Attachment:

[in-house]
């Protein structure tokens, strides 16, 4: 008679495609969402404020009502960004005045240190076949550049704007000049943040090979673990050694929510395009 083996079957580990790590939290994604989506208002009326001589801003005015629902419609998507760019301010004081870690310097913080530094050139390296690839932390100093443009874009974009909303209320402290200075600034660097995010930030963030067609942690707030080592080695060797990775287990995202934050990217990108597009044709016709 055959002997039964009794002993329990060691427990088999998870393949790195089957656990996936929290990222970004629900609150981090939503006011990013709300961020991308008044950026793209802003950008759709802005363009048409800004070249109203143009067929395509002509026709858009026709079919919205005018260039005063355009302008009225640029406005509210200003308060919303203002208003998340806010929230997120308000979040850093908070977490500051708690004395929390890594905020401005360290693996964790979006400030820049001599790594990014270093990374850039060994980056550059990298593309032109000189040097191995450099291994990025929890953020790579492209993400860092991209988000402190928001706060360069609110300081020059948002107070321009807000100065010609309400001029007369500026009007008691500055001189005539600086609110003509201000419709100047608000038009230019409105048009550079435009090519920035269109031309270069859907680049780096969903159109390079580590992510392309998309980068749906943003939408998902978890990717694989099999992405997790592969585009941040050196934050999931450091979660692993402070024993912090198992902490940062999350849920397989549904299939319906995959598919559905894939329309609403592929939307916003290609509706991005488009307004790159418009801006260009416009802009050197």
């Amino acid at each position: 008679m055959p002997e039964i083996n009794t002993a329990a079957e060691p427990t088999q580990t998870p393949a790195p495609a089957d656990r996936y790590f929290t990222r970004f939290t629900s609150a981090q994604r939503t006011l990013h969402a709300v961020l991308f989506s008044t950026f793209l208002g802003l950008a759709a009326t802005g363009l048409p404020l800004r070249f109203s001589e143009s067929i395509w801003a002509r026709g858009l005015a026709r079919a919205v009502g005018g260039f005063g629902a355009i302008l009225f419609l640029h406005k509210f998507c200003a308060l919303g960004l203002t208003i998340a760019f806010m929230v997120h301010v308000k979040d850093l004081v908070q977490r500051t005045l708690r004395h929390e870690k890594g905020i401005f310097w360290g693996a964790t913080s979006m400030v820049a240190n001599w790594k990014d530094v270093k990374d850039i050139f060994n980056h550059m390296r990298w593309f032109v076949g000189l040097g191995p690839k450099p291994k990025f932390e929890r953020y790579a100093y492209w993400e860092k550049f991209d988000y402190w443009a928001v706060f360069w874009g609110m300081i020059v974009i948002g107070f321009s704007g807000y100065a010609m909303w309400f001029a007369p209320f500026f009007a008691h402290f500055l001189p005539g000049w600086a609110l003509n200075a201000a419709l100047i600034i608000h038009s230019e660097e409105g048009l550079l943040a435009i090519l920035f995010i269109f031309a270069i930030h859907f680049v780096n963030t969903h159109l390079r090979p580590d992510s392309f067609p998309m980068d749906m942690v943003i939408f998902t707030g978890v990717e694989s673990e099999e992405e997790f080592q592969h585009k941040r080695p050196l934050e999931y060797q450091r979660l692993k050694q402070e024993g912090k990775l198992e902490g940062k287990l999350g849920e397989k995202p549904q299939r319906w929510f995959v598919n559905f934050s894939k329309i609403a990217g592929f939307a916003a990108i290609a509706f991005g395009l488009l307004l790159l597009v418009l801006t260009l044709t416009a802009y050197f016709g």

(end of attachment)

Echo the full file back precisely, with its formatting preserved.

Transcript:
[in-house]
């Protein structure tokens, strides 16, 4: 008679495609969402404020009502960004005045240190076949550049704007000049943040090979673990050694929510395009 083996079957580990790590939290994604989506208002009326001589801003005015629902419609998507760019301010004081870690310097913080530094050139390296690839932390100093443009874009974009909303209320402290200075600034660097995010930030963030067609942690707030080592080695060797990775287990995202934050990217990108597009044709016709 055959002997039964009794002993329990060691427990088999998870393949790195089957656990996936929290990222970004629900609150981090939503006011990013709300961020991308008044950026793209802003950008759709802005363009048409800004070249109203143009067929395509002509026709858009026709079919919205005018260039005063355009302008009225640029406005509210200003308060919303203002208003998340806010929230997120308000979040850093908070977490500051708690004395929390890594905020401005360290693996964790979006400030820049001599790594990014270093990374850039060994980056550059990298593309032109000189040097191995450099291994990025929890953020790579492209993400860092991209988000402190928001706060360069609110300081020059948002107070321009807000100065010609309400001029007369500026009007008691500055001189005539600086609110003509201000419709100047608000038009230019409105048009550079435009090519920035269109031309270069859907680049780096969903159109390079580590992510392309998309980068749906943003939408998902978890990717694989099999992405997790592969585009941040050196934050999931450091979660692993402070024993912090198992902490940062999350849920397989549904299939319906995959598919559905894939329309609403592929939307916003290609509706991005488009307004790159418009801006260009416009802009050197």
């Amino acid at each position: 008679m055959p002997e039964i083996n009794t002993a329990a079957e060691p427990t088999q580990t998870p393949a790195p495609a089957d656990r996936y790590f929290t990222r970004f939290t629900s609150a981090q994604r939503t006011l990013h969402a709300v961020l991308f989506s008044t950026f793209l208002g802003l950008a759709a009326t802005g363009l048409p404020l800004r070249f109203s001589e143009s067929i395509w801003a002509r026709g858009l005015a026709r079919a919205v009502g005018g260039f005063g629902a355009i302008l009225f419609l640029h406005k509210f998507c200003a308060l919303g960004l203002t208003i998340a760019f806010m929230v997120h301010v308000k979040d850093l004081v908070q977490r500051t005045l708690r004395h929390e870690k890594g905020i401005f310097w360290g693996a964790t913080s979006m400030v820049a240190n001599w790594k990014d530094v270093k990374d850039i050139f060994n980056h550059m390296r990298w593309f032109v076949g000189l040097g191995p690839k450099p291994k990025f932390e929890r953020y790579a100093y492209w993400e860092k550049f991209d988000y402190w443009a928001v706060f360069w874009g609110m300081i020059v974009i948002g107070f321009s704007g807000y100065a010609m909303w309400f001029a007369p209320f500026f009007a008691h402290f500055l001189p005539g000049w600086a609110l003509n200075a201000a419709l100047i600034i608000h038009s230019e660097e409105g048009l550079l943040a435009i090519l920035f995010i269109f031309a270069i930030h859907f680049v780096n963030t969903h159109l390079r090979p580590d992510s392309f067609p998309m980068d749906m942690v943003i939408f998902t707030g978890v990717e694989s673990e099999e992405e997790f080592q592969h585009k941040r080695p050196l934050e999931y060797q450091r979660l692993k050694q402070e024993g912090k990775l198992e902490g940062k287990l999350g849920e397989k995202p549904q299939r319906w929510f995959v598919n559905f934050s894939k329309i609403a990217g592929f939307a916003a990108i290609a509706f991005g395009l488009l307004l790159l597009v418009l801006t260009l044709t416009a802009y050197f016709g």